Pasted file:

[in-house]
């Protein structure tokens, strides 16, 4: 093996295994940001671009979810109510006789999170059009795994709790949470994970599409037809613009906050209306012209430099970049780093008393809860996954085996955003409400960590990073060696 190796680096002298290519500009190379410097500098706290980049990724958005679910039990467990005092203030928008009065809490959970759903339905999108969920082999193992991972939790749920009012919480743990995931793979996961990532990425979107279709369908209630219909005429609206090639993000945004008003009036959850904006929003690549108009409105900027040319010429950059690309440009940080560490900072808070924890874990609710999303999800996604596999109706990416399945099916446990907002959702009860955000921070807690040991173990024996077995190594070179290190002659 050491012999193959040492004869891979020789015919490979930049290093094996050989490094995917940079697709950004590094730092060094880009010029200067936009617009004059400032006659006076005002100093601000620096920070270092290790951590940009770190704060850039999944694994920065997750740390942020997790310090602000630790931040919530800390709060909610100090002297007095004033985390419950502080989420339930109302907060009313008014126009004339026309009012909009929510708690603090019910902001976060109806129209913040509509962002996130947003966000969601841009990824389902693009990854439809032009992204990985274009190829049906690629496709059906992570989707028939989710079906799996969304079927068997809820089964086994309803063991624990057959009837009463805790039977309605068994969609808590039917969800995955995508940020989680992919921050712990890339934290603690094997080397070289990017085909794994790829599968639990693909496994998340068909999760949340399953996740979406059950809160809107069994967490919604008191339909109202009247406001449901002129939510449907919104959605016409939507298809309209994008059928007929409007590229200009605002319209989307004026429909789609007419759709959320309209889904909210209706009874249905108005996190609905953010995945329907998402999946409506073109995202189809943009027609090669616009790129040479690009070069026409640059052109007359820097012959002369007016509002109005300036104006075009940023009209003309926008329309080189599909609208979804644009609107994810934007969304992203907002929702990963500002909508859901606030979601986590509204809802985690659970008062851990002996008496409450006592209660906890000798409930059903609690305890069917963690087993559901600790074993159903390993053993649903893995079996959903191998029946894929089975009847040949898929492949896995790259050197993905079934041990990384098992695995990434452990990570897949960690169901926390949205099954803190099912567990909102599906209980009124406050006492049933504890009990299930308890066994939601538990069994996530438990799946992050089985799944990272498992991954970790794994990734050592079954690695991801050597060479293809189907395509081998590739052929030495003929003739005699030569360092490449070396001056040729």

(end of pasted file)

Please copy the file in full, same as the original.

[in-house]
């Protein structure tokens, strides 16, 4: 093996295994940001671009979810109510006789999170059009795994709790949470994970599409037809613009906050209306012209430099970049780093008393809860996954085996955003409400960590990073060696 190796680096002298290519500009190379410097500098706290980049990724958005679910039990467990005092203030928008009065809490959970759903339905999108969920082999193992991972939790749920009012919480743990995931793979996961990532990425979107279709369908209630219909005429609206090639993000945004008003009036959850904006929003690549108009409105900027040319010429950059690309440009940080560490900072808070924890874990609710999303999800996604596999109706990416399945099916446990907002959702009860955000921070807690040991173990024996077995190594070179290190002659 050491012999193959040492004869891979020789015919490979930049290093094996050989490094995917940079697709950004590094730092060094880009010029200067936009617009004059400032006659006076005002100093601000620096920070270092290790951590940009770190704060850039999944694994920065997750740390942020997790310090602000630790931040919530800390709060909610100090002297007095004033985390419950502080989420339930109302907060009313008014126009004339026309009012909009929510708690603090019910902001976060109806129209913040509509962002996130947003966000969601841009990824389902693009990854439809032009992204990985274009190829049906690629496709059906992570989707028939989710079906799996969304079927068997809820089964086994309803063991624990057959009837009463805790039977309605068994969609808590039917969800995955995508940020989680992919921050712990890339934290603690094997080397070289990017085909794994790829599968639990693909496994998340068909999760949340399953996740979406059950809160809107069994967490919604008191339909109202009247406001449901002129939510449907919104959605016409939507298809309209994008059928007929409007590229200009605002319209989307004026429909789609007419759709959320309209889904909210209706009874249905108005996190609905953010995945329907998402999946409506073109995202189809943009027609090669616009790129040479690009070069026409640059052109007359820097012959002369007016509002109005300036104006075009940023009209003309926008329309080189599909609208979804644009609107994810934007969304992203907002929702990963500002909508859901606030979601986590509204809802985690659970008062851990002996008496409450006592209660906890000798409930059903609690305890069917963690087993559901600790074993159903390993053993649903893995079996959903191998029946894929089975009847040949898929492949896995790259050197993905079934041990990384098992695995990434452990990570897949960690169901926390949205099954803190099912567990909102599906209980009124406050006492049933504890009990299930308890066994939601538990069994996530438990799946992050089985799944990272498992991954970790794994990734050592079954690695991801050597060479293809189907395509081998590739052929030495003929003739005699030569360092490449070396001056040729």